Guiding Teens through
an Emotional Time

by Annie Fox, M.Ed

If your child is upset and willing to talk about what’s going on, these steps can help him/her calm down and figure out the next best move. If your child’s upset but not yet ready to talk about it, respect that, and check back with him/her later. If your son/daughter is unwilling to talk to you for whatever reason and your gut tells you that he/she needs to talk to someone… get the help of another adult that you and your child know and trust.

  1. Encourage your child to ACKNOWLEDGE that he’s stressing – It’s a positive first step for a kid to say “I’m STRESSED!” That’s so much better than pretending they’re not upset when clearly they are.
  2. They need to STOP – Tell them that. Even if they’re in the middle of an argument or the middle of a word… tell them to just STOP.
  3. Tell them (calmly but firmly) to CALM DOWN – If they ask why, the answer is: “Because it’s the best thing you can do right now for yourself and the people around you.” Breathe. Count to 50. Take a break or a walk. Whatever it takes to calm down is good as long as it’s legal, healthy, respectful, and not against your core values. Explain that if they don’t calm down, stress will control them and they won’t get to Step #4 where the solution to their problem really begins.
  4. THINK about your goal – Ask your son or daughter: “What are you trying to make happen in this situation?” In other words: “What’s your goal?”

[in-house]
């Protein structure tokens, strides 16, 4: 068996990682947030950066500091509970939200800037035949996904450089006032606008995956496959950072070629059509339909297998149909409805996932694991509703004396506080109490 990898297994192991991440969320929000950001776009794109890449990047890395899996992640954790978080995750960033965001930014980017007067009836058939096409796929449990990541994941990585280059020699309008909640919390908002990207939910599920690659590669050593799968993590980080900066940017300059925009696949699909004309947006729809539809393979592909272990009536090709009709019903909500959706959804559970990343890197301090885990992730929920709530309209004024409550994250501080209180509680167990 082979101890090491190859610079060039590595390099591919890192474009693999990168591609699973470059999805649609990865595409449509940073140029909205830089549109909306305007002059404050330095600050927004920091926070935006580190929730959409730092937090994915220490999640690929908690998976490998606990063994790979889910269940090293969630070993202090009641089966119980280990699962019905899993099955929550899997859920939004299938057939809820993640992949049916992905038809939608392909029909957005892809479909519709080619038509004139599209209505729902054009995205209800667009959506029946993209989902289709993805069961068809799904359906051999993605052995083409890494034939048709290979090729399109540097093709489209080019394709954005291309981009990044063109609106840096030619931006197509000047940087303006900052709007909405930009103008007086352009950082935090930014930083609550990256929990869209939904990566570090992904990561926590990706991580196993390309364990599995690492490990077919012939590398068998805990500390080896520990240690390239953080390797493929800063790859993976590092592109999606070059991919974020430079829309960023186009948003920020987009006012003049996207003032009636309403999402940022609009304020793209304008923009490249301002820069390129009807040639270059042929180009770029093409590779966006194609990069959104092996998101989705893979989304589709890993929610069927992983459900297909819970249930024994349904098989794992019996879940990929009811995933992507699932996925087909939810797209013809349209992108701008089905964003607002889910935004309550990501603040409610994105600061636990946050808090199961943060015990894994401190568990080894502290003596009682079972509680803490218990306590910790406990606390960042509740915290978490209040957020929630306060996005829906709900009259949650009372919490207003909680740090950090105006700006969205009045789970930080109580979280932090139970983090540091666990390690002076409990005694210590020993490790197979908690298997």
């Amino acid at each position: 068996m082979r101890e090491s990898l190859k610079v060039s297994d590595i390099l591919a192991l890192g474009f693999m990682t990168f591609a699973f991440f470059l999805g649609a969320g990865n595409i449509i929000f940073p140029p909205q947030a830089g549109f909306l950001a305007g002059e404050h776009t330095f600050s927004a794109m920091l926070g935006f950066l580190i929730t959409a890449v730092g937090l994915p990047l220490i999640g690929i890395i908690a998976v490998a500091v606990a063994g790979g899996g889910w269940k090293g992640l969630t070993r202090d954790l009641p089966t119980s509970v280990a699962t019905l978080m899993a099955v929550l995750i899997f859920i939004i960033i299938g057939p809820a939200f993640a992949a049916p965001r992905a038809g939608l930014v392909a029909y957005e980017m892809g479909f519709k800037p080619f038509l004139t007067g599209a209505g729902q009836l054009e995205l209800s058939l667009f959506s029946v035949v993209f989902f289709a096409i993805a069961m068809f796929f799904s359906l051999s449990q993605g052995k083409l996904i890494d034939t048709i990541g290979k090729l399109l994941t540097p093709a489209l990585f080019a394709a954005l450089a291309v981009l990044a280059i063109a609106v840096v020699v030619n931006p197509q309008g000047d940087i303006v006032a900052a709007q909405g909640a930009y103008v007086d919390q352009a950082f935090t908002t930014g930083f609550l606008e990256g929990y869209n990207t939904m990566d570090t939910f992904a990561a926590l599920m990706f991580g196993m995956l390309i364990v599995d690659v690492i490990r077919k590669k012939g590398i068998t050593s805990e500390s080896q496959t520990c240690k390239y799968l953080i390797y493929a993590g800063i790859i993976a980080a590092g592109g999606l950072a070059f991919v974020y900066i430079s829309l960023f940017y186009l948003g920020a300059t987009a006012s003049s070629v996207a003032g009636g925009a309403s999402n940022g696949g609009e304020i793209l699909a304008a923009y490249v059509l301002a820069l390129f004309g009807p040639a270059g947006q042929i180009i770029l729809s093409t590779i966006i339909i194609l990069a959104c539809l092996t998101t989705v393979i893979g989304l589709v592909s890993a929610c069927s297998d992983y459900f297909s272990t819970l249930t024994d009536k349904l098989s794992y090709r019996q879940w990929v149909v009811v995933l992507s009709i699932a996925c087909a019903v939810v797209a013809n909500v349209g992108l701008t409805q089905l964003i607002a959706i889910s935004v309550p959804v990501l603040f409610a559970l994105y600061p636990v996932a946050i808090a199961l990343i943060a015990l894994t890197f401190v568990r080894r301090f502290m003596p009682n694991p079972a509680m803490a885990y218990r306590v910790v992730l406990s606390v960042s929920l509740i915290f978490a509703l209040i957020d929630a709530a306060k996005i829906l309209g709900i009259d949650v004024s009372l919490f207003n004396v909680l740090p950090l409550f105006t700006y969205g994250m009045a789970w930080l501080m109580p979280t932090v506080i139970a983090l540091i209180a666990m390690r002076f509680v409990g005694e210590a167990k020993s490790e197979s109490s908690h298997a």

5. THINK SOME MORE: Ask: “Do you have any control over making that happen?” If what they want involves a change in someone else’s feelings or behavior, then that goal is out of their hands. They have to let it go. Instead, they need to create a goal that has to do with THEIR OWN choices. That’s all they can ever control.
  6. Ask: “What are your OPTIONS for reaching your goal?” – Help them make a list of all their options and encourage them to predict what might happen if they chose any of them. Even very young children can learn to do this. Don’t evaluate the options for your child. This is an exercise in critical thinking… let them think things through and come to their own conclusions. Your job is to facilitate the process.
  7. Ask them to CHOOSE the option that best HELPS the situation – Advise them that options which hurt other people, anger them, or put you at risk, will only make things worse. They’ll also create more stress and bring your child back to Step 1.
  8. TAKE ACTION – Encourage your child to act on the option that makes the best sense.
  9. CONGRATULATE your child for calming down and thinking things through.
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